At the end of the day, our tastes are simple: we all love grilled food. Restaurant warhorses Rene Becker and Susan Regis have taken that knowledge and translated it into a cooking philosophy. Their neighborhood spot in the former Chez Henri space just outside Harvard Square celebrates our seasonal bounties with French flair but zero pretension. The menu changes according to season and daily bounty, but the woodfired stove plays a central role in both preparation and presentation (the kitchen is partially open to diners). The half-chicken, plated in pre-cut slabs, is one of those simple marvels that makes you wonder why every restaurant in town isn’t executing the staple dish as well.
Chef-owner Michael Pagliarini and his wife Pamela Ralston pamper their guests with a warm welcome, friendly, professional service and killer pastas that are hand made by day on a custom-made table used to accommodate large groups at night. Brick walls and candlelight keep the vibe romantic and rustic. The all-Italian wines pair well with the dishes, which are often inspired by the chef’s travels to Italy. Diners who gawk at others’ plates quickly get recommendations. Try the popular pappardelle with wild boar or spaghetti alle vongole—both are al dente, flavorful and prove Pagliarini’s mettle. As good as the pastas and secondi are, though, you won’t want to forgo dessert—in particular, the chocolate terrine.
You’d never guess that beyond the nondescript brick façade are an enchanting farmhouse dining room, a roaring fireplace and a daily edited menu that takes full advantage of the ebb and flow of seasonal and local ingredients. Chef-owner Jason Bond spent 20 years in New England restaurant kitchens before showcasing his talents via local produce, seafood and meats. It shows in the small yet careful selection of four courses—Maine halibut with baby brussels sprouts and shellfish emulsion, pistachio steam cake with poached figs, for example—and house-made breads. Presentations are elegant, not stuffy. Guests sip an aperitif in front of the fire before heading to their table where old church pews (with cushions!) serve as seats.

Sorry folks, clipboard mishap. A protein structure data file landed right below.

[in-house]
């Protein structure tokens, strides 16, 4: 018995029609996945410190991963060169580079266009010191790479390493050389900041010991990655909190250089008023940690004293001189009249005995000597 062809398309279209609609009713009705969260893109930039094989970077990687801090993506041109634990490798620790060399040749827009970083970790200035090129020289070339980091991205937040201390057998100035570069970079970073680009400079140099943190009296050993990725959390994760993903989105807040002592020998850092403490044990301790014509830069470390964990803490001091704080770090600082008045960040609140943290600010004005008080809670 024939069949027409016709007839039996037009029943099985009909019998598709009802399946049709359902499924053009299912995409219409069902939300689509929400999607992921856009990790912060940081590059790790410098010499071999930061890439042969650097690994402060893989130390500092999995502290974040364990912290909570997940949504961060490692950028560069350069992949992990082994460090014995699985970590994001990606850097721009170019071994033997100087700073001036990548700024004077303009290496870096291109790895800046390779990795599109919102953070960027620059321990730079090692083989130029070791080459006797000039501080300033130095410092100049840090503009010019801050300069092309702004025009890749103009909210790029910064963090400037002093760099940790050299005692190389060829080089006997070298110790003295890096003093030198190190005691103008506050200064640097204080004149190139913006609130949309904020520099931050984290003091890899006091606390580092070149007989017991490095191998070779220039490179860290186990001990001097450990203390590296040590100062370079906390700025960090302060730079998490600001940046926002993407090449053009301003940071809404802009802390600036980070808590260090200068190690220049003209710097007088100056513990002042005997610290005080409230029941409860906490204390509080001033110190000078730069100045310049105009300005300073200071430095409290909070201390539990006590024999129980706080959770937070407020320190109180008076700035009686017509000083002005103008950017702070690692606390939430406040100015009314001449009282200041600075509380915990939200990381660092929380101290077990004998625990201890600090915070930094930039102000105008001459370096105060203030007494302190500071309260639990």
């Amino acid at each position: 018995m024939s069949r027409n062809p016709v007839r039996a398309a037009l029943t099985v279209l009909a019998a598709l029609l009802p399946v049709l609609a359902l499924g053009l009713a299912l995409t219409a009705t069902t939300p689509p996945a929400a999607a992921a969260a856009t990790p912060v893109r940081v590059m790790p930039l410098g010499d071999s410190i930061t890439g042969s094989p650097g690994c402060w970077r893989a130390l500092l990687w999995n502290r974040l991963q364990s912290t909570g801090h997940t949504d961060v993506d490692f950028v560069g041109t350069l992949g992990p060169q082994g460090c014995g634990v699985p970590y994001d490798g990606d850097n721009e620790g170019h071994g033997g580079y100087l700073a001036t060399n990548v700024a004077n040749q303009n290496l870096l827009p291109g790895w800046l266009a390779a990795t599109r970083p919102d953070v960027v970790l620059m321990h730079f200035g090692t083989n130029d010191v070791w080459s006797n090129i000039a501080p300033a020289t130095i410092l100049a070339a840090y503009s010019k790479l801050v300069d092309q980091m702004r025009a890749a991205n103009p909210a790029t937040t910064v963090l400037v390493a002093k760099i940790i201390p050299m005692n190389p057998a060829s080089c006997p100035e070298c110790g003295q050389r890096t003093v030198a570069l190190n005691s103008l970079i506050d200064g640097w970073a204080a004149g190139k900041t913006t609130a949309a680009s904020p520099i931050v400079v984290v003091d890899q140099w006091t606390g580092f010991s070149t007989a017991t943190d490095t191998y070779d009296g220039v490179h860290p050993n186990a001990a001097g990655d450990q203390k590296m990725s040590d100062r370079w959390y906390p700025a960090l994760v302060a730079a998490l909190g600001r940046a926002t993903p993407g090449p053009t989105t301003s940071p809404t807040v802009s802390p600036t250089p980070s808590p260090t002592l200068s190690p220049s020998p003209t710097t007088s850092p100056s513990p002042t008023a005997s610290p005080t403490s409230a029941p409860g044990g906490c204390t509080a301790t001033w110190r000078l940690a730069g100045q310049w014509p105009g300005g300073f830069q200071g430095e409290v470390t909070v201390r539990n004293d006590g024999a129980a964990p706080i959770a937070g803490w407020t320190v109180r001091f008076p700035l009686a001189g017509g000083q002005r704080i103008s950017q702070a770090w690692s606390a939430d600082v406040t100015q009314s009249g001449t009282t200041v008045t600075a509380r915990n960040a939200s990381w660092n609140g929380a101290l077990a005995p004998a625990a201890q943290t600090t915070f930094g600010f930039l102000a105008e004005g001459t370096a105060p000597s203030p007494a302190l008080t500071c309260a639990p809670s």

This Kendall Square brick oven pizza purveyor is known across town for its signature flatbreads, made with a focus on back-to-basics recipes using simple, high quality ingredients and 30-hour-fermented dough. The weekend brunch menu is a hearty affair with pastries from the A4 cafe like orange matcha scones and blueberry cornbread making a welcome appearance.
“Colonial-inspired fare”? Doesn’t that mean baked beans and brown bread? As it happens, Loyal Nine has a terrific bread program and a delicious bean appetizer (fried soldier beans), but this is not your great-great-great-great grandmother’s cuisine. Rather, Loyal Nine takes inspiration from yesteryear preparations. Ham is roasted with chicories and fermented molasses; fluke gets poached in duck fat; a vegetarian entrée starts with a grain porridge as its base. Befitting a spot so reverential of New England ingredients, seafood gets more than its fair shake, with poached shrimp, marinated mussels and scup tartare just three of the “on ice” appetizers. If you’re feeling at all intimidated, simply opt for the shared supper—the kitchen will choose dinner for the entire table. The popover-centric brunch and takeaway morning café will both expand your before-noon repertoire.